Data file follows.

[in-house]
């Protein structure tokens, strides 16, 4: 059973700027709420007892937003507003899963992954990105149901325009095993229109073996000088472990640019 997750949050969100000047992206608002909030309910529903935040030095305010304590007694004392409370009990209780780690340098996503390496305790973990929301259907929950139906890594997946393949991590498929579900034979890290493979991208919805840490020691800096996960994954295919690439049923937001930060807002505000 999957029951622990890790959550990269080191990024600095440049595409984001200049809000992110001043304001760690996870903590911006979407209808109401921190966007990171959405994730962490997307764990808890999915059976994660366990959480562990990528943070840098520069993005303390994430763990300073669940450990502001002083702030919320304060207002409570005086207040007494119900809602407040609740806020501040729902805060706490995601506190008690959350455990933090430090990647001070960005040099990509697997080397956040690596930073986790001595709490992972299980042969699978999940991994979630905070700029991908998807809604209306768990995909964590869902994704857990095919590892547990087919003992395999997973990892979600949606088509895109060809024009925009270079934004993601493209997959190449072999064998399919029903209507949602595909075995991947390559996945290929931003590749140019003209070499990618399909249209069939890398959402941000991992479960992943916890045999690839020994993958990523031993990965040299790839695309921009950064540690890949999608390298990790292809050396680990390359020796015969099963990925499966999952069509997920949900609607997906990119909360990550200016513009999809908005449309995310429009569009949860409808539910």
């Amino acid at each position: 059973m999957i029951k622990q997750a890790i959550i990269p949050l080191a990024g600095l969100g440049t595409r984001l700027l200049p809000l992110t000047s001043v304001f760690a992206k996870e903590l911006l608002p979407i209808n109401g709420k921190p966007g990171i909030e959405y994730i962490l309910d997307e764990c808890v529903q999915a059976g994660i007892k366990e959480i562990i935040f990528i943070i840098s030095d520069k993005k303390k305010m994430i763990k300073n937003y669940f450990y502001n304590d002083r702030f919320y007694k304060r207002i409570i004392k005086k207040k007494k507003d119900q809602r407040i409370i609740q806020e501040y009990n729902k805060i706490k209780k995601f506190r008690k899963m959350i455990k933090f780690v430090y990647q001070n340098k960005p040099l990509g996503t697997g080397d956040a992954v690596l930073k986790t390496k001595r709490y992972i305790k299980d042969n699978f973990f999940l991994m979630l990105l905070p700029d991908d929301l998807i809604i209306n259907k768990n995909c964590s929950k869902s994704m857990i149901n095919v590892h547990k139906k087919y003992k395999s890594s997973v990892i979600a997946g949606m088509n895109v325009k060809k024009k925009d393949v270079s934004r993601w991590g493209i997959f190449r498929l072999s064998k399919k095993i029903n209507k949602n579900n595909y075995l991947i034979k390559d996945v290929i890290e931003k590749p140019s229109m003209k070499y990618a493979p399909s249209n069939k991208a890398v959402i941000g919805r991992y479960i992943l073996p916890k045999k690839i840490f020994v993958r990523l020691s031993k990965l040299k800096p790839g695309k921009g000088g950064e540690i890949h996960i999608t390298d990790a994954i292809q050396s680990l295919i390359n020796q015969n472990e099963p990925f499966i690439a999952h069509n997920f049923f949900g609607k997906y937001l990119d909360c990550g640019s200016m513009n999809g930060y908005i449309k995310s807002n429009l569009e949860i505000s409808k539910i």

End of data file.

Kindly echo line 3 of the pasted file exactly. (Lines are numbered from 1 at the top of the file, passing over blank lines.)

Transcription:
């Amino acid at each position: 059973m999957i029951k622990q997750a890790i959550i990269p949050l080191a990024g600095l969100g440049t595409r984001l700027l200049p809000l992110t000047s001043v304001f760690a992206k996870e903590l911006l608002p979407i209808n109401g709420k921190p966007g990171i909030e959405y994730i962490l309910d997307e764990c808890v529903q999915a059976g994660i007892k366990e959480i562990i935040f990528i943070i840098s030095d520069k993005k303390k305010m994430i763990k300073n937003y669940f450990y502001n304590d002083r702030f919320y007694k304060r207002i409570i004392k005086k207040k007494k507003d119900q809602r407040i409370i609740q806020e501040y009990n729902k805060i706490k209780k995601f506190r008690k899963m959350i455990k933090f780690v430090y990647q001070n340098k960005p040099l990509g996503t697997g080397d956040a992954v690596l930073k986790t390496k001595r709490y992972i305790k299980d042969n699978f973990f999940l991994m979630l990105l905070p700029d991908d929301l998807i809604i209306n259907k768990n995909c964590s929950k869902s994704m857990i149901n095919v590892h547990k139906k087919y003992k395999s890594s997973v990892i979600a997946g949606m088509n895109v325009k060809k024009k925009d393949v270079s934004r993601w991590g493209i997959f190449r498929l072999s064998k399919k095993i029903n209507k949602n579900n595909y075995l991947i034979k390559d996945v290929i890290e931003k590749p140019s229109m003209k070499y990618a493979p399909s249209n069939k991208a890398v959402i941000g919805r991992y479960i992943l073996p916890k045999k690839i840490f020994v993958r990523l020691s031993k990965l040299k800096p790839g695309k921009g000088g950064e540690i890949h996960i999608t390298d990790a994954i292809q050396s680990l295919i390359n020796q015969n472990e099963p990925f499966i690439a999952h069509n997920f049923f949900g609607k997906y937001l990119d909360c990550g640019s200016m513009n999809g930060y908005i449309k995310s807002n429009l569009e949860i505000s409808k539910i």